Second Sight: El Hilo Fantasma: Phantom Thread (2017)

Manuel discusses Phantom Thread

“I have given him… every piece of me… He’s the most demanding man”, declares Alma (Vicky Krieps), about the very complicated fashion designer, Reynolds Woodcock (Daniel Day-Lewis in what will be his final performance), during the opening scene of Phantom Thread.

This introduction and the phantasmagorically romantic music by Johnny Greenwood (Radiohead) firmly establish the 1950’s universe of the “House of Woodcock”, an exclusive fashion design studio that caters to the richest and most demanding women in Europe, where everything revolves around its creator (Reynolds), who requires utmost perfection down to most infinite detail.

Inspired by the life of legendary Spanish designer, Cristóbal Balenciaga, Paul Thomas Anderson weaves a chamber drama, which unfolds mainly in the asphyxiating House of Woodcock. It dissects the delicate balance between giving and taking that exists in every relationship, as it questions the possibility for a man, monastically dedicated, body and soul, to his work, of ceding enough space in his life to allow for love, beyond the mere presence of a muse.

Anderson’s British influences are evident, Hitchcock (specifically Rebecca), David Lean and most importantly Powell and Pressburger. The camera movements, character demeanor and the overall sumptuousness that Anderson imbues to the film, elicit the weird sensation of watching a hypothetical Michael Powell movie, the one he could have made if his career had not been truncated by the general lack of understanding of Peeping Tom (1960, now widely regarded as a masterpiece), upon its original release.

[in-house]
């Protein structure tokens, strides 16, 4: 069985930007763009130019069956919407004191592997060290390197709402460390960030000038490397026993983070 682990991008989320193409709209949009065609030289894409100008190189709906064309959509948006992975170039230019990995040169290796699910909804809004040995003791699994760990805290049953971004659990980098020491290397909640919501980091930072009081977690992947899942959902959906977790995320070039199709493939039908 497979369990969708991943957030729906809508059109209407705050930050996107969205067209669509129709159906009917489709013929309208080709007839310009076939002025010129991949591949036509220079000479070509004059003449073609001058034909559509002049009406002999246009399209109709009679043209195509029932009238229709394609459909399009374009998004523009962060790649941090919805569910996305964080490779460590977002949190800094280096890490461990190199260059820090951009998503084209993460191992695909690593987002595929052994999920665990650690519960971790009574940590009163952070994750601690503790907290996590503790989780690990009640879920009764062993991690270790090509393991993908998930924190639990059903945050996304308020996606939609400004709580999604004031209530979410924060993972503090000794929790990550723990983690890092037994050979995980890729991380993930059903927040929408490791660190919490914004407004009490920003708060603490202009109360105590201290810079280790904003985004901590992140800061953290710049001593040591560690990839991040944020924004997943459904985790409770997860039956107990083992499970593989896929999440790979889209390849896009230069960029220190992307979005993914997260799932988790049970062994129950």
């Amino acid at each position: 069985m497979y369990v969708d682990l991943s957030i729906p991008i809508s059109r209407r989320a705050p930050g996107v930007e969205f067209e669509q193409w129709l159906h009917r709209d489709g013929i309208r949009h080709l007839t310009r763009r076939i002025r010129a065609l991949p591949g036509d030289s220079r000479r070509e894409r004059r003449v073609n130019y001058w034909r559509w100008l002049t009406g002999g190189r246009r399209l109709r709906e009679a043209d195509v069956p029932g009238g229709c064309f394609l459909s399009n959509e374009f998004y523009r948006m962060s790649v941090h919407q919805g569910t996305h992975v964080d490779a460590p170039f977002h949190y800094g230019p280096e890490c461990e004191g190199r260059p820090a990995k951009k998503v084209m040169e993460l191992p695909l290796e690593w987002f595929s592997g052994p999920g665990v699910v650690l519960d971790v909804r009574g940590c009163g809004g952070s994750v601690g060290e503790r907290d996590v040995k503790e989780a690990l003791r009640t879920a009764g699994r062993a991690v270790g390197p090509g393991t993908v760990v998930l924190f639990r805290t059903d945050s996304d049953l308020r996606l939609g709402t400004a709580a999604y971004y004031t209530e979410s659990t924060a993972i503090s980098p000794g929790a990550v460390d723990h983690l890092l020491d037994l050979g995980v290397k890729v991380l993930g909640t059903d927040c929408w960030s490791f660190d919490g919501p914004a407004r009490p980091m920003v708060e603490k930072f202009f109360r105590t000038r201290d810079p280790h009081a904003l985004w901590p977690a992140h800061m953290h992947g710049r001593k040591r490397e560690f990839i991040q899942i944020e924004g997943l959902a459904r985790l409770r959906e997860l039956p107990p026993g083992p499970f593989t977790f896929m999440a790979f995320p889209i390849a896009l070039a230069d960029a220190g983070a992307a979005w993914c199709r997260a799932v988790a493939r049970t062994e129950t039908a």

The clash between Woodcock, a meticulous and self-absorbed man, and Alma, a seemingly simpleminded immigrant waitress, could not happen without repercussions to both of their lives, which create a not quite subtle power struggle in the relationship. As Alma clearly warned him during their first date, “If you want to have a staring contest with me, you will lose”.

The magic of their encounter resides, for her, in the possibility of looking at herself through Reynold’s eyes, and feel, for the first time, that she is perfect (in his words).

In this strange convergence, the name Alma (soul in Spanish) might not be a simple coincidence, since, regardless of his great talent, it is precisely what Woodcock seems to lack. A soul.

The third side of the triangle in the relationship is the always-vigilant Cyril (Lesley Manville), Reynold’s sister, who makes House of Woodcock’s clockwork like operation possible, to facilitate her genius brother’s creative state.

Under Cyril’s stern gaze, Alma constantly seems like a deer caught in the headlights, always trying to pass another test.

The photography, done uncredited by Anderson, is a key element in evoking both the period and the emotional intensity of the piece. Using 35mm film, blown up to 70mm (which exponentially increases the film grain) Anderson captures the required intimacy, while achieving an exquisite look that portrays the British lighting and scenery to perfection.

As the titular phantom thread (the sensation seamstresses felt after repetitive hours of work), Anderson’s film will remain in the mind of the viewer, as a specter, haunting its dreams.

-Manuel Ríos Sarabia